CON­STITUENCY: North antrim PARTY: demo­cratic union­ist


What are your ini­tial thoughts on the book?

I think it’s fan­tas­tic be­cause it’s filled this par­tic­u­lar void, es­pe­cially for school­child­ren. Many of them learn that WWI was a disas­ter and could have ended a lot sooner were it not for bad lead­er­ship. But then you ac­tu­ally put your­self in the shoes of the peo­ple who were in those lead­er­ship roles, such as MPS, and you re­alise that they ac­tu­ally played a very ac­tive role. They made a com­mit­ment, gave their ser­vice and 22 of them gave their lives, along with al­most 100 of their chil­dren.

That turns this no­tion on its head and pro­vokes a re­view of the his­tory. A his­to­rian con­stantly has to re­view the ev­i­dence and change views, and I think neil Thorn­ton has very bravely tried to do that.

Were there any bi­ogra­phies that stand out in the book, and for what rea­son?

The story of Arthur O’neill was very poignant to me and the Shee­han fam­ily was fas­ci­nat­ing. I loved the Ir­ish sto­ries be­cause when­ever you look at what hap­pened post-war in Ire­land their sto­ries be­come more poignant and sig­nif­i­cant.

How­ever, the story that touched me the most was that of An­drew Bonar law’s sons. Bonar law was try­ing to do his ser­vice and run the econ­omy while at the same time los­ing two sons in quick suc­ces­sion. That story would shed a tear from a stone just know­ing what he had been through.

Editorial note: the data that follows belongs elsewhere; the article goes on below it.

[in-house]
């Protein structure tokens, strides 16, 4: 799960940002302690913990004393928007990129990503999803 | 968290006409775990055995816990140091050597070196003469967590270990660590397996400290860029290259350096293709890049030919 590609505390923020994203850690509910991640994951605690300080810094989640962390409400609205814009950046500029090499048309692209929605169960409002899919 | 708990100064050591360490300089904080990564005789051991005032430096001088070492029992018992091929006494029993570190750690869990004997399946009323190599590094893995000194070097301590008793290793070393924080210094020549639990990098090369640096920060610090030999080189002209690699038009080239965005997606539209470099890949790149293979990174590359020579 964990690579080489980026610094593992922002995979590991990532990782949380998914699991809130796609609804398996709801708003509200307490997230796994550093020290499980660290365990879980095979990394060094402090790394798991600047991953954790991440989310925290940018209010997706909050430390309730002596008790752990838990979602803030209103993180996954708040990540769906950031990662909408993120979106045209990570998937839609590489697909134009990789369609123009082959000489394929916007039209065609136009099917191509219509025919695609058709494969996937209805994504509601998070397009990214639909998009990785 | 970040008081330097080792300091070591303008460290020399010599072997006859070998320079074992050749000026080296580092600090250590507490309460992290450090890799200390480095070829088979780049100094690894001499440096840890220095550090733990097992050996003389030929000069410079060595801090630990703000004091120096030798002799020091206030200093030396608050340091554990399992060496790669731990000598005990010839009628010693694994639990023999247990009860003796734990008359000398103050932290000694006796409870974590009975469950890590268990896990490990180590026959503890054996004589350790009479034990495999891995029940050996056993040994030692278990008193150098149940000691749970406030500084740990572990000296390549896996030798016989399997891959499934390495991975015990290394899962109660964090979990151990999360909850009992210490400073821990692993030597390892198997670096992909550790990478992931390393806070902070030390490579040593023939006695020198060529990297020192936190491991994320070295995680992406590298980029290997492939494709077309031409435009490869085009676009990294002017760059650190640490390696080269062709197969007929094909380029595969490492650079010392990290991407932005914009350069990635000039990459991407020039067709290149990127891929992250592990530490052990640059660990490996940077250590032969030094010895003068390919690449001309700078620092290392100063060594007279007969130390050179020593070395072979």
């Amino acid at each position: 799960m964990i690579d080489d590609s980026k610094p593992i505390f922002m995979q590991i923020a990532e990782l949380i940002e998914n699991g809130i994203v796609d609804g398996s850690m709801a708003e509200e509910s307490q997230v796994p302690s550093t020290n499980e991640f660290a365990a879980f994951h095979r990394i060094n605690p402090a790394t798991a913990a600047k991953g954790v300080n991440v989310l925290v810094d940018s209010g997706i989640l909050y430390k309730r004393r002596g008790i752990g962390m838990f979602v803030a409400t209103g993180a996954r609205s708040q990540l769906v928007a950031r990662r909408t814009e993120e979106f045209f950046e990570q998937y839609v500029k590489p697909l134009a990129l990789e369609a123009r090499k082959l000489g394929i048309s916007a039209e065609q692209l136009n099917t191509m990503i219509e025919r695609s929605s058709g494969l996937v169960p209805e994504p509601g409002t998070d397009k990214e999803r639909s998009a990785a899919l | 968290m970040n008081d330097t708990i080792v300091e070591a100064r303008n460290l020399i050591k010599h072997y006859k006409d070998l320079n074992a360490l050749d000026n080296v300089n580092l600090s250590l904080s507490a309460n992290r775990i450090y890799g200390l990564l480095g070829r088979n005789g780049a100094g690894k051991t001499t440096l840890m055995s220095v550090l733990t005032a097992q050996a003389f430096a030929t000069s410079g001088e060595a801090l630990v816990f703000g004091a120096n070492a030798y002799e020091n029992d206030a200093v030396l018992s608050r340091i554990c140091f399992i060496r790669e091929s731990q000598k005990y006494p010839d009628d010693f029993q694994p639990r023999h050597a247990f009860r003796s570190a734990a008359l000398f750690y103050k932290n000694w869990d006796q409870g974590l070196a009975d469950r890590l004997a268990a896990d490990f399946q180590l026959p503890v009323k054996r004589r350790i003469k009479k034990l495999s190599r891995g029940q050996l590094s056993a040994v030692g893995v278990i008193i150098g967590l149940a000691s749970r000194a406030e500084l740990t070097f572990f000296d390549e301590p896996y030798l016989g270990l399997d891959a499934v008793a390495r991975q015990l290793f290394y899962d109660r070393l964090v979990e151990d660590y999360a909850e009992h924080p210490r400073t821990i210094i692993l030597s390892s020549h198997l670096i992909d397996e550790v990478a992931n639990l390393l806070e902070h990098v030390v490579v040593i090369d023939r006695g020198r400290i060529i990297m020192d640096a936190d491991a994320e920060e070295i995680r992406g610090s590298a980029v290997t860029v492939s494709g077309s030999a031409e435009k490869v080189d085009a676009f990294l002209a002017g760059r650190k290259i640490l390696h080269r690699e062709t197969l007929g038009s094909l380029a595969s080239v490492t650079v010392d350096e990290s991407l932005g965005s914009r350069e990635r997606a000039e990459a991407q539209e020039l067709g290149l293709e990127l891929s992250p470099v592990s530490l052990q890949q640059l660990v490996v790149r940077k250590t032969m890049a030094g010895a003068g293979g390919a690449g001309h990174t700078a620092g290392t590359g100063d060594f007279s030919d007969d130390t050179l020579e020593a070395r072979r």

As a Union­ist MP, what were your thoughts on the Ir­ish Union­ist and Na­tion­al­ist MPS who fought side by side?

The most mag­nif­i­cent thing re­gard­ing the brav­ery of the men is that they put party po­lit­i­cal dif­fer­ences to one side. even though they had con­sti­tu­tional dif­fer­ences they put ‘king and coun­try’ first. There is a plaque in the House of com­mons to the Union­ist Arthur O’neill and also to Wil­lie red­mond, who was one of the lead­ers of Ir­ish na­tion­al­ism at the time. I think that tells its own story that they could ar­gue po­lit­i­cally but could also fight and de­fend to­gether.

What can the ex­am­ple of lead­er­ship pro­vided by the fallen MPS of WWI teach sit­ting mem­bers of the Com­mons?

As some­one who has sons my­self the thing that speaks to me is that the de­ci­sions you take af­fects peo­ple’s lives. It can also af­fect your life and the life of your chil­dren so you have to make the right de­ci­sion. That was the thing that struck me the most.

RIGHT: Ma­jor Wil­lie Red­mond was an Ir­ish na­tion­al­ist MP who was the brother of John Red­mond, the leader of the Ir­ish Par­lia­men­tary Party. Aged 56, Red­mond be­came the old­est MP to be killed dur­ing the war

LEFT: Cap­tain Arthur O’neill was the first MP to die dur­ing WWI when he was killed at Klein Zille­beke on 6 Novem­ber 1914, while he was serv­ing in the Life Guards

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